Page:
Posted by: pop-break | March 6, 2013

Album Review: David Bowie, ‘The Next Day’

justin matchick took advantage of Bowie’s advance streaming…

David Bowie's The Next Day

I was so nervous when David Bowie announced The Next Day, ostensibly his comeback album after nearly a decade without releasing any new music. So often have comeback albums failed us, disappointed us, and crushed the spirits of fans who have waited with bated breath for any inkling that their musical heroes might have a modicum of talent left in them. But I was foolish to doubt Bowie. What could have been a sad experiment by an aging rocker is instead a triumphant return from a man with nothing to lose.


Bowie has long been a chameleon in the music industry, changing his music and fashion style to adapt to new and exciting music genres. Going from glam rock in the early ’70s to art rock and ambient in the late ’70s to pop and post-punk in the ’80s to industrial in the ’90s, some of his transitions to new music styles have been better received than others. But no matter what the genre there has always been a characteristic tone to his albums, an edge that makes you recognize it’s a David Bowie album right away. A lot of that trademark Bowie sound is thanks to producer Tony Visconti, who has produced many of his albums going all the way back to Space Oddity in 1969.

Visconti also produced The Next Day, and gives the album a boisterous and full sound that seems to punch through the speakers with a dark energy. Bowie’s voice has aged like a fine wine, with a less aggressive but more soulful quality. His voice works as a nice contrast to most of the music, which is a mix of frenetic rock and dance tracks. Songs like “Dancing Out in Space” and “I’d Rather Be High” will stick in your head for hours after you’ve finished listening. The one major exception is slow ballad “Where Are We Now?” which was the first single released off the album. Many who didn’t like the mellow style of the single will be pleased to find out that it’s the only track of its kind on the album, with the other tracks being far more lively.

There are more than a few songs that sound like they could have come straight from past eras of Bowie’s long career. “If You Can See Me” has the same chaotic drums and electronic beats of his mid-90s revival. “(You Will) Set The World On Fire” gives off the vibe of a song from the “Lodger”/”Scary Monsters and Super Creeps” period, while closing song “Heat” has the gloomy ambience that would fit right in with “Heroes” or “Low”.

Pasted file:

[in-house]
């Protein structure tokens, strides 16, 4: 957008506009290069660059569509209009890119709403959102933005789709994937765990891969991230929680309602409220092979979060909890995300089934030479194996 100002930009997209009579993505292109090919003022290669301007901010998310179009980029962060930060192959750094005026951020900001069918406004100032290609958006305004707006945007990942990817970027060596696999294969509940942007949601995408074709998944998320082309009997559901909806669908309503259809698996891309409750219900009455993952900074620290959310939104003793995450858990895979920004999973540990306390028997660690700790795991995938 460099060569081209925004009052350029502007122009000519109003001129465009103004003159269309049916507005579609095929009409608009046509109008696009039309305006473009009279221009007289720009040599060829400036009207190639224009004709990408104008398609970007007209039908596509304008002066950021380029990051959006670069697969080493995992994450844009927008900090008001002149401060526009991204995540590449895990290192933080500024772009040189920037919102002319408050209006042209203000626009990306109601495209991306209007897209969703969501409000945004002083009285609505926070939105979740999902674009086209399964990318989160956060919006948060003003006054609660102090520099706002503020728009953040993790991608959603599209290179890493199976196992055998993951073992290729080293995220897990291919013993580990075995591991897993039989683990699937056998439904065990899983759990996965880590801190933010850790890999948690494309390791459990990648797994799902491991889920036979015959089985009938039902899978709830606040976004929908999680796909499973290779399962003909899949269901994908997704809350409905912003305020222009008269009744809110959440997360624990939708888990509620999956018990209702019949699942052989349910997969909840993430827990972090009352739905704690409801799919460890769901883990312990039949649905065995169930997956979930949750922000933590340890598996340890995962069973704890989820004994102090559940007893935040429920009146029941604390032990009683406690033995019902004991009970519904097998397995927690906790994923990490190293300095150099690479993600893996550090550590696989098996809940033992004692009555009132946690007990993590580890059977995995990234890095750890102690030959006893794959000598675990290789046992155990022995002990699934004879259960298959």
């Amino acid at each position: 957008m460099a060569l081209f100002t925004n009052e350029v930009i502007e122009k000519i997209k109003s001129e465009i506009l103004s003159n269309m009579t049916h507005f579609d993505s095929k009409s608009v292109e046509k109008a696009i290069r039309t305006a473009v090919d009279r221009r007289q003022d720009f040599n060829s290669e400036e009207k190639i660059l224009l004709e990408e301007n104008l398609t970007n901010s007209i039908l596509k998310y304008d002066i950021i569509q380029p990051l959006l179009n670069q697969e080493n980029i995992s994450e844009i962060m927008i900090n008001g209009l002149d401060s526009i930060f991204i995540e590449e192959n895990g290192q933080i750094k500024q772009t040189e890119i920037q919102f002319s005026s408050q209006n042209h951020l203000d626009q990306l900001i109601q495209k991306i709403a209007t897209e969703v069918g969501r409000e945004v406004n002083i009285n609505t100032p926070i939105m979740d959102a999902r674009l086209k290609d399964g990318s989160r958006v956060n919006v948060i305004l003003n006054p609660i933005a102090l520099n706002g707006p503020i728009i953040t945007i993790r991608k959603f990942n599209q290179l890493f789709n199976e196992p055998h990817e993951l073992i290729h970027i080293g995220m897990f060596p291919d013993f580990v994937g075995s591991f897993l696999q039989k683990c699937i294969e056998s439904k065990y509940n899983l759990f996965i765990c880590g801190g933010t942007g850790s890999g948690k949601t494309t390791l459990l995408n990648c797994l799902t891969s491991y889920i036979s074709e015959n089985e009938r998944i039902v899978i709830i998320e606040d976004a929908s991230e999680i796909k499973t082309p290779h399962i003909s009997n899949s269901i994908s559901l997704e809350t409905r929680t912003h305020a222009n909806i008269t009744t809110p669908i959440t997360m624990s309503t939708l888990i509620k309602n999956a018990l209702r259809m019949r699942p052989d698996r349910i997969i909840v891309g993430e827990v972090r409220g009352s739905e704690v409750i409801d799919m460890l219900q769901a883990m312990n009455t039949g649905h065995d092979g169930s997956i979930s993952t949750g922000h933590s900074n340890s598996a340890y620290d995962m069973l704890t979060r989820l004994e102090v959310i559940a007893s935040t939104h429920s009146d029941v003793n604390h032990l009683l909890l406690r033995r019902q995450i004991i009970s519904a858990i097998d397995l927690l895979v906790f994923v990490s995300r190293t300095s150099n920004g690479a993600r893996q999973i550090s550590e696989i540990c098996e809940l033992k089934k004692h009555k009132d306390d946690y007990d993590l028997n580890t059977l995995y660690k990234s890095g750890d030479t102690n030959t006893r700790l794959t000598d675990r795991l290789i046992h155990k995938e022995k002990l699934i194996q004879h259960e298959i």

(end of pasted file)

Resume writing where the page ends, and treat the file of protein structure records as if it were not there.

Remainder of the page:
The cover of The Next Day should be recognizable to any rock fan. It’s literally the same cover from 1977’s Heroes but with a major difference, a large white space obscuring Bowie’s face. Cover designer Jonathan Barnbrook calls it an image “obliterating the past.” You will get the Bowie you know and love on this album, but only on the fringes, only on the border of the white box, his new self. This is, despite all the inklings of the past present on the album, a new Bowie at the core. The lyrics here look back on a long and illustrious career, sometimes with remorse and sometimes with happiness. Offering a retrospective on who he once was and who he is now, Bowie is looking back on the years writing about loneliness, paranoia, young love, and the pressures of fame and making one big commentary on his body of work.


The go to line for most music critics when reviewing a new David Bowie album is “…best since Scary Monsters and Super Creeps.” Scary Monsters was, after all, the last Bowie album to get near universal acclaim from critics and is seen by many as the last album of his that is necessary for fans to own. But constantly comparing his new albums to his older ones goes against everything he works for. Bowie does not make an album in an effort to one-up his past efforts; he makes an album for who he is at that time. The Next Day fits right in line with that, an album that shows the older man Bowie has become while still offering a skewed look back on who he once was. It is an album only David Bowie could have made. You don’t have to be a David Bowie fan to enjoy it in all its dark beauty, but knowing who Bowie once was makes the experience of listening to The Next Day even more enjoyable.


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